Ridgeland Box Mfg. Co. v. Sinclair Refining Co., No. 1996.

CourtUnited States District Courts. 4th Circuit. United States District Court of South Carolina
Writing for the CourtCosgrove & Bailey, of Charleston, S. C., for defendants
Citation82 F. Supp. 274
Docket NumberNo. 1996.
Decision Date26 January 1949

82 F. Supp. 274


No. 1996.

United States District Court E. D. South Carolina, Charleston Division.

January 26, 1949.

82 F. Supp. 275

Thomas M. Boulware, of Allendale, S. C., Edward W. Mullins, of Columbia, S. C., Randolph Murdaugh, of Hampton, S. C., and Y. C. Weathersbee and H. Klugh Purdy, both of Ridgeland, S. C., for plaintiffs.

Cosgrove & Bailey, of Charleston, S. C., for defendants.

WARING, Chief Judge.

The above entitled suit was commenced on July 22, 1948, by service of a complaint containing two causes of action. The suit was instituted in the Court of Common Pleas for Jasper County, South Carolina. The first cause of action is based upon damages to certain real estate and the second cause of action is for damages to personal property. The damages in both causes of action are alleged to be the result of fire injuries claimed to have been caused by negligence of the defendant company. At the time of the fire the land and buildings were owned by one W. D. Ellis and later conveyed to the plaintiff, Ridgeland Box Manufacturing Company (hereinafter called Ridgeland) and together with this conveyance of title Ellis assigned to Ridgeland the claim for the fire damages. The second cause of action is based upon damages, said to have arisen from the same fire, to personal property consisting of machinery, etc., which at the time of the fire was owned by Ridgeland and was on the above referred to real property. The fire alleged to have caused these damages occurred on July 13, 1943.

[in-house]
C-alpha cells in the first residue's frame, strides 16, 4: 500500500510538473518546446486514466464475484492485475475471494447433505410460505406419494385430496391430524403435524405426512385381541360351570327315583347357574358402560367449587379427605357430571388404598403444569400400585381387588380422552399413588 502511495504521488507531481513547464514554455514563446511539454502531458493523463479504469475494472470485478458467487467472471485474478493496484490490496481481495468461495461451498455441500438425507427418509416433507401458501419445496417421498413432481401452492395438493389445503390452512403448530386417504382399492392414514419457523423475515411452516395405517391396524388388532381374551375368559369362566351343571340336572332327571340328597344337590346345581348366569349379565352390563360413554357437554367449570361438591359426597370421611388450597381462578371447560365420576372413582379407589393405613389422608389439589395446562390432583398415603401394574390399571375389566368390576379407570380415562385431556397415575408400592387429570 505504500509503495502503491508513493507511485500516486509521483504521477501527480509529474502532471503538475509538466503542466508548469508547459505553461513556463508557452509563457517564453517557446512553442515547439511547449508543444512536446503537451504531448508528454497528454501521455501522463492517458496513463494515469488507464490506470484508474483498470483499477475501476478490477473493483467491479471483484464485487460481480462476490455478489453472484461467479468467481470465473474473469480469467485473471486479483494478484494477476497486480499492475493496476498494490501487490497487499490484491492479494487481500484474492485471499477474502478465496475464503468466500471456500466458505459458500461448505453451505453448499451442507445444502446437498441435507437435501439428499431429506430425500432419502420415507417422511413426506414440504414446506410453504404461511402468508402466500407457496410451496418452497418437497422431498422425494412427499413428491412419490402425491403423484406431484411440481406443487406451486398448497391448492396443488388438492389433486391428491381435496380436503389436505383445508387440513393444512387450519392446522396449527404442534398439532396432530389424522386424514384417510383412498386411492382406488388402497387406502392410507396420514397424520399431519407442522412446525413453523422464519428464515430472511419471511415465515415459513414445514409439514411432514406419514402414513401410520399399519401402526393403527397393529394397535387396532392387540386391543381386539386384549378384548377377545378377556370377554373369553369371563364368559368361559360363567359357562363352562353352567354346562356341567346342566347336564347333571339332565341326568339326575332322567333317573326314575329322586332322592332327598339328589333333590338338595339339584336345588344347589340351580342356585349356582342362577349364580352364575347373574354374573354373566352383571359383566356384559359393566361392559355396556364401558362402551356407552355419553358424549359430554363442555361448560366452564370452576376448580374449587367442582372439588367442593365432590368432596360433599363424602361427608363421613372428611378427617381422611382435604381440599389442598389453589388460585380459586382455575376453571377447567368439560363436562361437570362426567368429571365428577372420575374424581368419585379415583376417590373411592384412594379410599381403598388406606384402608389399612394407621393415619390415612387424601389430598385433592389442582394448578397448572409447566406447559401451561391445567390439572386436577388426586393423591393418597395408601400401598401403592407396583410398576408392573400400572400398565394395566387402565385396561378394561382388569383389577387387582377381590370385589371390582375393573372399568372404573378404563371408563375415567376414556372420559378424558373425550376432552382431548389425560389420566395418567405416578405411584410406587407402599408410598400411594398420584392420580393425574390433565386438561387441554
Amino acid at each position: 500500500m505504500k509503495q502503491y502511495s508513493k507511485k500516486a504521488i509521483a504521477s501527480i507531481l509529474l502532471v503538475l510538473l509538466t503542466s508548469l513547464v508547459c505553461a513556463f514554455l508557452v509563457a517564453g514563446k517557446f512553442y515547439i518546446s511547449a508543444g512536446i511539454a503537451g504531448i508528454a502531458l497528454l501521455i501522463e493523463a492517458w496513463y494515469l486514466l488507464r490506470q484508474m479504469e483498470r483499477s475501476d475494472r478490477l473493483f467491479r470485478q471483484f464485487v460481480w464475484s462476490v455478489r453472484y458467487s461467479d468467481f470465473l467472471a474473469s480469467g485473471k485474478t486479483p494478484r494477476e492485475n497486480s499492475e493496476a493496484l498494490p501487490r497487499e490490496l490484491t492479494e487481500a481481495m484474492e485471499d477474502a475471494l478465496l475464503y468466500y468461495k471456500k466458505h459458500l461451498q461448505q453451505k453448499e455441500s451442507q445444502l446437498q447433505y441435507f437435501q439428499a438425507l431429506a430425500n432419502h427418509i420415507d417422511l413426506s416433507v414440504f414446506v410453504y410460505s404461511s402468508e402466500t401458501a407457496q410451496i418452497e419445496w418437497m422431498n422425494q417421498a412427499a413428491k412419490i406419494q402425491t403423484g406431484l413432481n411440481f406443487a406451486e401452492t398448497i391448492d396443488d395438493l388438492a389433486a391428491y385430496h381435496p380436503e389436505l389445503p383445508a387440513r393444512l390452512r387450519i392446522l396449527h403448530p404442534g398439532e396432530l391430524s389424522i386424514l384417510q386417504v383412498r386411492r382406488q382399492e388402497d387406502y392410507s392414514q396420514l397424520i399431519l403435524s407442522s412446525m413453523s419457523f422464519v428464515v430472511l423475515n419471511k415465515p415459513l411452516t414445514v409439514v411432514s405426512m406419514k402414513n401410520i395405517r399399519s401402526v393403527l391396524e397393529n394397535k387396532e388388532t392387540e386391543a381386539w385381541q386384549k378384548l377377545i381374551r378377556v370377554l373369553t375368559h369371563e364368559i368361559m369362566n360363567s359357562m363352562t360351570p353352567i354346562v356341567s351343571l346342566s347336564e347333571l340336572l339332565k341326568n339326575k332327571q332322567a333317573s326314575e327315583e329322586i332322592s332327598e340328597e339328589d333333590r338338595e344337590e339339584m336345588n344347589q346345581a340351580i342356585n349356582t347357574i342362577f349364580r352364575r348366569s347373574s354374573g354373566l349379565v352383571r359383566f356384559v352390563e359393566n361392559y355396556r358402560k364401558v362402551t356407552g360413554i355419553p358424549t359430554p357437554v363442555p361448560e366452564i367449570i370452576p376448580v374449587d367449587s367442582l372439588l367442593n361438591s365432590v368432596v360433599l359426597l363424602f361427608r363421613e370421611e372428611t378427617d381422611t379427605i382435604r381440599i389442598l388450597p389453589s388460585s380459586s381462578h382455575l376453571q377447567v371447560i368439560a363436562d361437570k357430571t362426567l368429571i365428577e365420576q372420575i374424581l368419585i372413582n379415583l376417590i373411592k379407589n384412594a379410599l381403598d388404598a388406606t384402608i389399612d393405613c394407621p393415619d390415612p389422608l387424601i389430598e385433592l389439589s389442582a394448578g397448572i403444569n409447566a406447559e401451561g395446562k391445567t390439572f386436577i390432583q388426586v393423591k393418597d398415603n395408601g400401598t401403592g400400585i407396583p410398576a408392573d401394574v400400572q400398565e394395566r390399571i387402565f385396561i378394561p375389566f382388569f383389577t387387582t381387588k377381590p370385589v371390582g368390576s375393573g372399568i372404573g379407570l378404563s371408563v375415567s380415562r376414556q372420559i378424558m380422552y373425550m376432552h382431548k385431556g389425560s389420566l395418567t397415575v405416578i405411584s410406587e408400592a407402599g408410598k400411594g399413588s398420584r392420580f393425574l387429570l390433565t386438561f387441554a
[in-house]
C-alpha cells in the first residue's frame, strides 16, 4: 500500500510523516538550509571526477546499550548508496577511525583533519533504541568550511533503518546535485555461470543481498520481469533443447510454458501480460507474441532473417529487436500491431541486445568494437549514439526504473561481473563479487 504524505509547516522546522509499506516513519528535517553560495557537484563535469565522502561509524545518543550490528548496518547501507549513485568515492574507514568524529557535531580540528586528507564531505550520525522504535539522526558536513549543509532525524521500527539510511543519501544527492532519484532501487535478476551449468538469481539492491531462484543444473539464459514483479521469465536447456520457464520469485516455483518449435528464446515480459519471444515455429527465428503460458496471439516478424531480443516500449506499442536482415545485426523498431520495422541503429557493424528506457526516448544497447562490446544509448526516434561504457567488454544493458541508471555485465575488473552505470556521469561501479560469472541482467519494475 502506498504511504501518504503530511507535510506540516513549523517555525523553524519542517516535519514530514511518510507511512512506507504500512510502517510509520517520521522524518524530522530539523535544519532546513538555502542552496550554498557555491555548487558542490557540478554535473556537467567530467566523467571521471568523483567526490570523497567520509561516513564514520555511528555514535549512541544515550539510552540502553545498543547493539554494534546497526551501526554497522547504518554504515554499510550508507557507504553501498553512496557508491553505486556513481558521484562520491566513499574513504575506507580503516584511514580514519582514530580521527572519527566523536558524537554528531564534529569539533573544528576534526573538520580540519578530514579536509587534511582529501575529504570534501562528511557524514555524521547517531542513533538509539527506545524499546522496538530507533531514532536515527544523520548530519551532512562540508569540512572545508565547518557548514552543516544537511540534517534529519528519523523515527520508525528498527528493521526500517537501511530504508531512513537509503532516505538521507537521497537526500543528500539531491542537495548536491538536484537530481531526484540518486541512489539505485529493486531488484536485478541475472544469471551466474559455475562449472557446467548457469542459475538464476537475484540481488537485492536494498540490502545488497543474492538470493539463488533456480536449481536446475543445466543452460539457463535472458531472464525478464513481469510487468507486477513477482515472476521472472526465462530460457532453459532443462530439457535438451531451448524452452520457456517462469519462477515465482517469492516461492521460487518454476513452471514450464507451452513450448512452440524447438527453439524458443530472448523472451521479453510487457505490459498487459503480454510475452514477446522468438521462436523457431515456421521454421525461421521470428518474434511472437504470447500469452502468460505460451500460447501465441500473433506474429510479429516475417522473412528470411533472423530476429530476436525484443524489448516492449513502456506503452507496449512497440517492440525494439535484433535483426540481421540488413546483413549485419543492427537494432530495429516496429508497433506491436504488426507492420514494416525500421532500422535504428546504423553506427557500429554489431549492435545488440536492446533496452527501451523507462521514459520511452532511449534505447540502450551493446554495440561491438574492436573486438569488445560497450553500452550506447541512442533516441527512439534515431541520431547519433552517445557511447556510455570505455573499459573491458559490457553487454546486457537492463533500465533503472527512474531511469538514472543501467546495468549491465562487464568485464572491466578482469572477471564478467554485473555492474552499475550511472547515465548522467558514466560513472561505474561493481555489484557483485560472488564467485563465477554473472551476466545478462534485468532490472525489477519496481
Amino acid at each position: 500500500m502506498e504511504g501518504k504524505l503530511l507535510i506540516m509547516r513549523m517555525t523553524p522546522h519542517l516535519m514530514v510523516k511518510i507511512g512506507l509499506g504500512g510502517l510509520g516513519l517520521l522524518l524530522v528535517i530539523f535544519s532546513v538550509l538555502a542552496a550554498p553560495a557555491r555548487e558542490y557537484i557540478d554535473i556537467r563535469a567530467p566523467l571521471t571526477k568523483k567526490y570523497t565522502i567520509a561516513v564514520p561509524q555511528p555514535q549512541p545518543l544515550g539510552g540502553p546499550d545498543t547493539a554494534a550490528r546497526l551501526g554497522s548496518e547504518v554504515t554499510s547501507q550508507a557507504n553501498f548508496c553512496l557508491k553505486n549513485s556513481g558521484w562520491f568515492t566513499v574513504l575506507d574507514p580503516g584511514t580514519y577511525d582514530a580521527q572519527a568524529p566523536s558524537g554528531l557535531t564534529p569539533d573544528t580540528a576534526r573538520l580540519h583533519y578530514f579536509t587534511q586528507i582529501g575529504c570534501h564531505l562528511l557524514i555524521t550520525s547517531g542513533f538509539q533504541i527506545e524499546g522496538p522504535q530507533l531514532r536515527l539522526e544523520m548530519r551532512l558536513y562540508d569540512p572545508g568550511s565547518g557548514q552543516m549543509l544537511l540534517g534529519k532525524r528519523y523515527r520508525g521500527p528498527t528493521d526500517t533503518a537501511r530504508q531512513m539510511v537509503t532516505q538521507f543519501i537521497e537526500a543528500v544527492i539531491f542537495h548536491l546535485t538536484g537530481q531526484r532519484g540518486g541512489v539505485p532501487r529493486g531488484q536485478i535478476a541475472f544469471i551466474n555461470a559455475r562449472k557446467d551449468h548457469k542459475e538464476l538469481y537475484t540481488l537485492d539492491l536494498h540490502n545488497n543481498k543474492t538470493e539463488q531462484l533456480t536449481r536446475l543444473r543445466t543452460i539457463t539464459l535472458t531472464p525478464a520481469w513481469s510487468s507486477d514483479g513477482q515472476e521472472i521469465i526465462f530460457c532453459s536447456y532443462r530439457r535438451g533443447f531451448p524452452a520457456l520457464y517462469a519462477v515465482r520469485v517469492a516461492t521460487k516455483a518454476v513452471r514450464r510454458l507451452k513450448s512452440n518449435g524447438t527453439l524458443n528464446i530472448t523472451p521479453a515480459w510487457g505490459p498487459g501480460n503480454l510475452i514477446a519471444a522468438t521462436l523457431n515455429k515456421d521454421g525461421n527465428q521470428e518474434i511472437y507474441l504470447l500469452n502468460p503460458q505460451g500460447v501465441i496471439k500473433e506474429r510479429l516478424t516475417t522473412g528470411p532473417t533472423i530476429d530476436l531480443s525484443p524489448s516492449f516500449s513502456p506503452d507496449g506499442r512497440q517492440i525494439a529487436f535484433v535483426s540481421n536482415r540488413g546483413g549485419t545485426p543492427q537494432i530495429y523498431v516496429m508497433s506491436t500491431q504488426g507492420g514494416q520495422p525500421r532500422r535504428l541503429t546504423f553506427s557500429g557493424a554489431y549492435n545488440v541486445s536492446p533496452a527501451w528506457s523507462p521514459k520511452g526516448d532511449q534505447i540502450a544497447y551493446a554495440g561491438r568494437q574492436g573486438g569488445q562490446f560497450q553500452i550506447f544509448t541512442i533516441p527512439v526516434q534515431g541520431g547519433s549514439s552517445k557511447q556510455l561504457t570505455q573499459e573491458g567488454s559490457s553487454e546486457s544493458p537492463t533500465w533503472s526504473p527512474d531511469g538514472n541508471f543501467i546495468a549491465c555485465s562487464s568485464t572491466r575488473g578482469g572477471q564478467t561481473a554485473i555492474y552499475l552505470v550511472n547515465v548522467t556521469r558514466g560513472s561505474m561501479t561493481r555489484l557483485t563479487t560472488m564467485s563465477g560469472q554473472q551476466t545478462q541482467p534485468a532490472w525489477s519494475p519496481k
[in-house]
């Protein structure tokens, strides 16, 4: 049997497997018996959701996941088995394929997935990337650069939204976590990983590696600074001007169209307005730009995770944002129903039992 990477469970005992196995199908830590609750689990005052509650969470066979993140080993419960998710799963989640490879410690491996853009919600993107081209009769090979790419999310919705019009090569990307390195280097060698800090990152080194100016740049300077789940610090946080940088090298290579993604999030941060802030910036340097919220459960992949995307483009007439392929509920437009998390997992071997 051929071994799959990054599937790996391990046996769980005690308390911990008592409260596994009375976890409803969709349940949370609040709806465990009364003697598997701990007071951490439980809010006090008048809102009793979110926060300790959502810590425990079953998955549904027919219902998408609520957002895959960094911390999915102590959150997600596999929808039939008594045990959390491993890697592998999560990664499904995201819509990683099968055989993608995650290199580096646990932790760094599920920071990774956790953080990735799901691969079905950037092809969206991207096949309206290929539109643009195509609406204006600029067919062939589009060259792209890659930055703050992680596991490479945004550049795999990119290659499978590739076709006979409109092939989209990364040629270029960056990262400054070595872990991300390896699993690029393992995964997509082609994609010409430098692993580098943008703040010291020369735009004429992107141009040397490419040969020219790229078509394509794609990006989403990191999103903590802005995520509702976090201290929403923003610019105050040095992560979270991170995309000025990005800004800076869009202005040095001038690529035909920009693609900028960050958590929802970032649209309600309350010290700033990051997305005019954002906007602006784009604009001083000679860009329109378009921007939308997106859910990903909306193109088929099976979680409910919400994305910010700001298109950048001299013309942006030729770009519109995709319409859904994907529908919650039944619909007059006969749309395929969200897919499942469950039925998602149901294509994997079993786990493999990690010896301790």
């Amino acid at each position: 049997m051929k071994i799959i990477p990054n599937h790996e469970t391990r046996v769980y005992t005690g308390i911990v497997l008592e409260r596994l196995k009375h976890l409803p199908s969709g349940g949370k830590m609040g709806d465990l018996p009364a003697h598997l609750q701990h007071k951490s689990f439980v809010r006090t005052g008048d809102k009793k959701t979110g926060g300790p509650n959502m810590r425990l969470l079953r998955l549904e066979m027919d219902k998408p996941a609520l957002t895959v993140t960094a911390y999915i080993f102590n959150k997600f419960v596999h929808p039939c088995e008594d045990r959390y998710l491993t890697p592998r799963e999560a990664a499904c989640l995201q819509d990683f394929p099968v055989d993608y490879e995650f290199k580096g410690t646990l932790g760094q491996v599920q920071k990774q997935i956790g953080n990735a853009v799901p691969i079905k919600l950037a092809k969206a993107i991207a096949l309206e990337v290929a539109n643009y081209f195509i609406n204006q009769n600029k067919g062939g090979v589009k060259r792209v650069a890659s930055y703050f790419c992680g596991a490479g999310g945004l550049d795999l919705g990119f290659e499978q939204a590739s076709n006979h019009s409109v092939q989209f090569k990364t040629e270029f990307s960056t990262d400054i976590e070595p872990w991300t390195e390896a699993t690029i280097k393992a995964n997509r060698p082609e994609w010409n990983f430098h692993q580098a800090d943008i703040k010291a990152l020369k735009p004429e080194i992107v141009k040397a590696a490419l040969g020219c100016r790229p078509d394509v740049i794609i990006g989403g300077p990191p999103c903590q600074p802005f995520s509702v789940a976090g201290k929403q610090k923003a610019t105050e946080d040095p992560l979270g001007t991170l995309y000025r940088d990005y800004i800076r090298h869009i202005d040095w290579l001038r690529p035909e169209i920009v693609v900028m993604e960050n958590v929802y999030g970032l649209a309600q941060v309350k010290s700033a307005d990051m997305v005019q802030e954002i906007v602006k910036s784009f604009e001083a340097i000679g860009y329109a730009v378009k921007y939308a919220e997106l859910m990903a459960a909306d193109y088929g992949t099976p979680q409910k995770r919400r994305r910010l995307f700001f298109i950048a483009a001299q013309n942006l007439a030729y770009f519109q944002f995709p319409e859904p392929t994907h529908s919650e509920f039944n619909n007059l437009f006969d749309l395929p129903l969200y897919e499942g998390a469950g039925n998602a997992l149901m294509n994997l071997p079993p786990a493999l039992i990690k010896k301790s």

My attention has been called to the fact that in June 1945 a suit was instituted in Hampton County South Carolina, wherein Ridgeland was the sole plaintiff and the present defendant was joined with two residents of South Carolina. That case was removed to this court (Civil Action No. 1351). It appears that the plaintiff moved to dismiss without prejudice and such motion was granted upon certain terms consisting of payment of costs and attorney's fees. These conditions were complied with.

Thereafter, as shown and alleged in the complaint in the instant case, Ridgeland conveyed, transferred and assigned unto Frank E. Southard, Jr. a 1/100 interest in the land, buildings, and other personal property together with the fire damages described in both first and second causes of action.

Ridgeland is a South Carolina Corporation, Southard is a resident of the state of Maine and the defendant Sinclair Refining Company is a corporation under the laws of the State of Maine. The defendant, by appropriate proceedings, removed this case from the Court of Common Pleas for Jasper County, wherein it was instituted to this court upon the ground of diversity of citizenship upon the following grounds:

1. That the residence of the original parties to an assigned chose in action controls in determining the venue and jurisdiction.

82 F. Supp. 276

2. That Ridgeland is the only real party in interest. Southard being neither a necessary or indispensable party.

3. That Southard is not a necessary or indispensable party since he is only a partial assignee and furthermore his interest being only a 1/100 part is so small as to involve the doctrine of de minimis non curat lex.

The plaintiffs have appeared and moved to remand to the State Court, pointing out that one of the plaintiffs, namely Southard, is a citizen and resident of the same state as the defendant, namely the State of Maine and that therefore there is not diversity of citizenship.